Foreign Minister Murray McCully says whether or not New Zealand wins a seat on the United Nations Security Council tomorrow morning, the campaign has been of huge benefit to New Zealand.
"It's a really big health check and we have gained enormously from it, whatever the outcome," he told the Herald.
"It means you have to go and talk to countries you may not have had much contact with," he said.
"It opens your eyes to opportunities that you hadn't thought about."
New Zealand has strengthened its relationships in Africa and in the Caribbean, establishing a diplomatic post in Addis Ababa, Ethiopia, where the Organisation of African Unity is based, and in Barbados.
Mr McCully is in New York with Permanent Representative Jim McLay for the final days of campaigning and the vote which is expected to take place about 3am tomorrow.
New Zealand, Turkey and Spain are competing for two seats for 2015 and 2016 in the grouping known as Western European and Others Group.
The winners will be the first two countries to get two-thirds of the votes.
It has been a 10-year campaign, launched by former Prime Minister Helen Clark in 2004. Mr McCully has campaigned extensively for six years at meetings and receptions in the world's capitals, in multilateral and regional forums, and at the United Nations itself.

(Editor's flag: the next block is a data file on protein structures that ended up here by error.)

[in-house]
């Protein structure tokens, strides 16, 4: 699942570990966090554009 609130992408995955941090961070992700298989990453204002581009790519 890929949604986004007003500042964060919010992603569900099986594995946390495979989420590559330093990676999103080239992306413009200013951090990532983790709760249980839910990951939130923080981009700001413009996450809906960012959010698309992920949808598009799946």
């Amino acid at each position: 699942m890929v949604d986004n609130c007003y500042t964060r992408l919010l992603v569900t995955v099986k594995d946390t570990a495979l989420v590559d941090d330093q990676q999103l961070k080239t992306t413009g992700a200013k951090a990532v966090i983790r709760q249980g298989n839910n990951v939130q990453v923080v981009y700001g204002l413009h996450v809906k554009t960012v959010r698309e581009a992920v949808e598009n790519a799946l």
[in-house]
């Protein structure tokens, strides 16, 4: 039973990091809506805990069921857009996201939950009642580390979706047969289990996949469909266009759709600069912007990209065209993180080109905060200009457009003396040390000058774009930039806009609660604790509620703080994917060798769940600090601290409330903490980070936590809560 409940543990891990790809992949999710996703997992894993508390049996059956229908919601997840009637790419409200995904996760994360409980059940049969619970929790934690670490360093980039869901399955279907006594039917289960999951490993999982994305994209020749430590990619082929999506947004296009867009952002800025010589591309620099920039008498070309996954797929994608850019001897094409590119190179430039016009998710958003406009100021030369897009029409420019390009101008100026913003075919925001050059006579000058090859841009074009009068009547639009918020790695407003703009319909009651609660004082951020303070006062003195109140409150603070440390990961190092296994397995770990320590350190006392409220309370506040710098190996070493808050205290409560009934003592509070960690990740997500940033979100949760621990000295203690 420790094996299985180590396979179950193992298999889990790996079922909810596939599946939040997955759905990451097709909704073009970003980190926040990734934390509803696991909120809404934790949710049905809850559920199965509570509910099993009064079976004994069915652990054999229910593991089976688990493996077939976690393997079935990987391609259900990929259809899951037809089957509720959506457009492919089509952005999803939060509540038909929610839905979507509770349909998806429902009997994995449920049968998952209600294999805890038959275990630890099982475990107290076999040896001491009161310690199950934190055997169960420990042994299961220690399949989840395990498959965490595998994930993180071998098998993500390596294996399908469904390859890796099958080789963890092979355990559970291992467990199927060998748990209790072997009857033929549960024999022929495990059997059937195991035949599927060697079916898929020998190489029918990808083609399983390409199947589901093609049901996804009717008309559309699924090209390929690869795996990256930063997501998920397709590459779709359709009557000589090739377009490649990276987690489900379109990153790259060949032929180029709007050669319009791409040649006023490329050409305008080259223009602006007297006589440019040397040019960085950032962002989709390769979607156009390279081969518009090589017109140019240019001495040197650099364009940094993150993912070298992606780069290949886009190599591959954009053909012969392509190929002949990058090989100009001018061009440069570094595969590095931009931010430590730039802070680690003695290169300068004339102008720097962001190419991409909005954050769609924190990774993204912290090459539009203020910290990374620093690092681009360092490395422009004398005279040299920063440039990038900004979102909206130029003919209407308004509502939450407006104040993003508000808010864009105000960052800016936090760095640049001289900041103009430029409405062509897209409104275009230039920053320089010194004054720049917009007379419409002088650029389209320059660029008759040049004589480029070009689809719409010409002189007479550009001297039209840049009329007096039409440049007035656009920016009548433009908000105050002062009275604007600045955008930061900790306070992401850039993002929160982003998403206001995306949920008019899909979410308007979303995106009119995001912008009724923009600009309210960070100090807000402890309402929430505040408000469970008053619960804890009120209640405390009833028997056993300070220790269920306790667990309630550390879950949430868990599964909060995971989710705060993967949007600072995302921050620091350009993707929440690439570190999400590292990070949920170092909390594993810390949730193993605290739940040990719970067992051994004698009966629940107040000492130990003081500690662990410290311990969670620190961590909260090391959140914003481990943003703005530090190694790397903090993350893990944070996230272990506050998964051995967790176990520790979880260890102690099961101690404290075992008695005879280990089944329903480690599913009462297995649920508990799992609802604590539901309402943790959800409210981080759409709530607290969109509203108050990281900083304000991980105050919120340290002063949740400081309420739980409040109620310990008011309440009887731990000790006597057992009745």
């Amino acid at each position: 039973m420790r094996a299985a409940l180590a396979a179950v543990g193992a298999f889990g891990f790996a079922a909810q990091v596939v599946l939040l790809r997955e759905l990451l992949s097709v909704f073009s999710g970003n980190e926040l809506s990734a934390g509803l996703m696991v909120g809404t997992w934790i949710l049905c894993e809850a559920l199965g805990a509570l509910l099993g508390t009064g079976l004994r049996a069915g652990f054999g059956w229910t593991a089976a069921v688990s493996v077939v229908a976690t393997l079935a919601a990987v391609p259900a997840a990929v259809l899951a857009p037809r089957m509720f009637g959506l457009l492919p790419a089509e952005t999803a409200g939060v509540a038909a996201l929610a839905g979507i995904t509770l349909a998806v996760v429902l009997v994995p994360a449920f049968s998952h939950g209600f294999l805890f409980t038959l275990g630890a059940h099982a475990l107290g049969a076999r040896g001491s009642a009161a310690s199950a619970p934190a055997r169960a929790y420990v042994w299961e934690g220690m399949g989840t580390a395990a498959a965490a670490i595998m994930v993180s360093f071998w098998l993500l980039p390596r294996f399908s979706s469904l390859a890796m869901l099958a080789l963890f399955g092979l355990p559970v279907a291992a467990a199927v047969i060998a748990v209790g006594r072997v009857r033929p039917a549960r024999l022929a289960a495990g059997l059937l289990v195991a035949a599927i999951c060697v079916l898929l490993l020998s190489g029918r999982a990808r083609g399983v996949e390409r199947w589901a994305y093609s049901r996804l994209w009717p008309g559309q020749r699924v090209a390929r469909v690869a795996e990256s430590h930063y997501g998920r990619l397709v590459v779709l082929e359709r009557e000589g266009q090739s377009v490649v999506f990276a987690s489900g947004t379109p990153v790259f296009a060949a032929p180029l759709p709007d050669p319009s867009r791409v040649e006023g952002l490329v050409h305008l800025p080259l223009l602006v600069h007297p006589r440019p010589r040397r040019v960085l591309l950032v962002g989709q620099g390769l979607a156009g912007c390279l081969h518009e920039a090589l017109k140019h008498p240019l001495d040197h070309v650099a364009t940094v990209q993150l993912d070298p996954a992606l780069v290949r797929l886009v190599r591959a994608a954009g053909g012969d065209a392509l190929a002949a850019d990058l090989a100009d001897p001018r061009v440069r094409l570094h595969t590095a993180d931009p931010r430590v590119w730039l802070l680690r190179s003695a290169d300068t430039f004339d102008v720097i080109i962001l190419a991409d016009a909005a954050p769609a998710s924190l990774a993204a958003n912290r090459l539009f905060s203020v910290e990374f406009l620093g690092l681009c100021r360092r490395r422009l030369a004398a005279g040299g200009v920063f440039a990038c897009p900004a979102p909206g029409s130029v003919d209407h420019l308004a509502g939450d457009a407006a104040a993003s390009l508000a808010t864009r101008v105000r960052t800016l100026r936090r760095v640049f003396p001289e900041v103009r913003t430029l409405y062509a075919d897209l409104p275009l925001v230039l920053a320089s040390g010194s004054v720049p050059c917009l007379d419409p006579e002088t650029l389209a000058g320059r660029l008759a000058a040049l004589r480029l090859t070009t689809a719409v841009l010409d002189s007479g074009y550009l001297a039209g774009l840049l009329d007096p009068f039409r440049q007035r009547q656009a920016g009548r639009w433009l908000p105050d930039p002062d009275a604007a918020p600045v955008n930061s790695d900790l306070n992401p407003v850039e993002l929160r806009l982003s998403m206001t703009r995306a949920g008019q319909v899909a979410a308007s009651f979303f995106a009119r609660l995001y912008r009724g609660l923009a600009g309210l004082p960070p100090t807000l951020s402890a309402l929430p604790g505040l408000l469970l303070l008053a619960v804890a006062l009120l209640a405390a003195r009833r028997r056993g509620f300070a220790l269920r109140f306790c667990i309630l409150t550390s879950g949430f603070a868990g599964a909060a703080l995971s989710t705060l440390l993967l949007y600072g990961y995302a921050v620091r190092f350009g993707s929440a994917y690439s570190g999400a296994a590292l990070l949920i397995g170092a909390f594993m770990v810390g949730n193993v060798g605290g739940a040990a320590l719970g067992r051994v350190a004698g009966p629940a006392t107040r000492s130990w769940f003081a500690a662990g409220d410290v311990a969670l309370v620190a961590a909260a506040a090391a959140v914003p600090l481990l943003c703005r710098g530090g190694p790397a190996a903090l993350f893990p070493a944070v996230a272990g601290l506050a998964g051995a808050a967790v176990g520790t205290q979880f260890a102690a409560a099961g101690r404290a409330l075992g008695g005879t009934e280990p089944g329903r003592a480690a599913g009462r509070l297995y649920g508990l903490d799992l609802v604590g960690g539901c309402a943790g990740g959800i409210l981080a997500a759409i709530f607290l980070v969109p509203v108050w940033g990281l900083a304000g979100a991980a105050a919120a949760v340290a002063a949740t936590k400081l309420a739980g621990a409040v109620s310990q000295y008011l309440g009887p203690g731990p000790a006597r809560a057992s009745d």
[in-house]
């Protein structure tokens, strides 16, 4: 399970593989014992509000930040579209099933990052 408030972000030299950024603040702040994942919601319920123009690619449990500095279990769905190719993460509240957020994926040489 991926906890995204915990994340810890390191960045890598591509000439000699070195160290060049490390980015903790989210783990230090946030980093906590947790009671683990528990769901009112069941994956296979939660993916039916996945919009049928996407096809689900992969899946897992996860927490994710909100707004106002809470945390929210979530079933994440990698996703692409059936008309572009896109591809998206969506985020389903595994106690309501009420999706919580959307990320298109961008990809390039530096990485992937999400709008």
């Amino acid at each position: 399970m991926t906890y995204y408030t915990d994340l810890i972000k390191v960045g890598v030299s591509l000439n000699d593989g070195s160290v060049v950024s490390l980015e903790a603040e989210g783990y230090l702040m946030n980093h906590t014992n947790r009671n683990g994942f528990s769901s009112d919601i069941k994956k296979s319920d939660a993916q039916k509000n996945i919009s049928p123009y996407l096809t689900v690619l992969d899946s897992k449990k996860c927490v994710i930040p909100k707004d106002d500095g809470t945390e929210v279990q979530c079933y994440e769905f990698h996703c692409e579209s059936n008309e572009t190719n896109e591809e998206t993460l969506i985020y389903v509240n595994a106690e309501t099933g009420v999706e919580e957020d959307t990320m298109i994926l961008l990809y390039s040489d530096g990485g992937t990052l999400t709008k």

"If you don't go to any of the events, if you don't go to any of the receptions and you don't do the international travel, people just don't think you care that much."
Mr McCully has used special envoys, including former Prime Minister Jim Bolger, former Commonwealth Secretary General Sir Don McKinnon, and former UN diplomat Colin Keating to help in the campaign, as well as Labour's shadow foreign minister David Shearer.
Mr Shearer said yesterday he was "excited and optimistic" about New Zealand's chances.
"I'm getting to the point where I would feel pretty disappointed if we didn't get on to it."
He believed Turkey was the strongest second contender because the Middle East was hugely important at the moment and having Turkey on the council would be seen as a good thing.
It had also spent an "enormous amount of money" in small countries in a bid to win them over.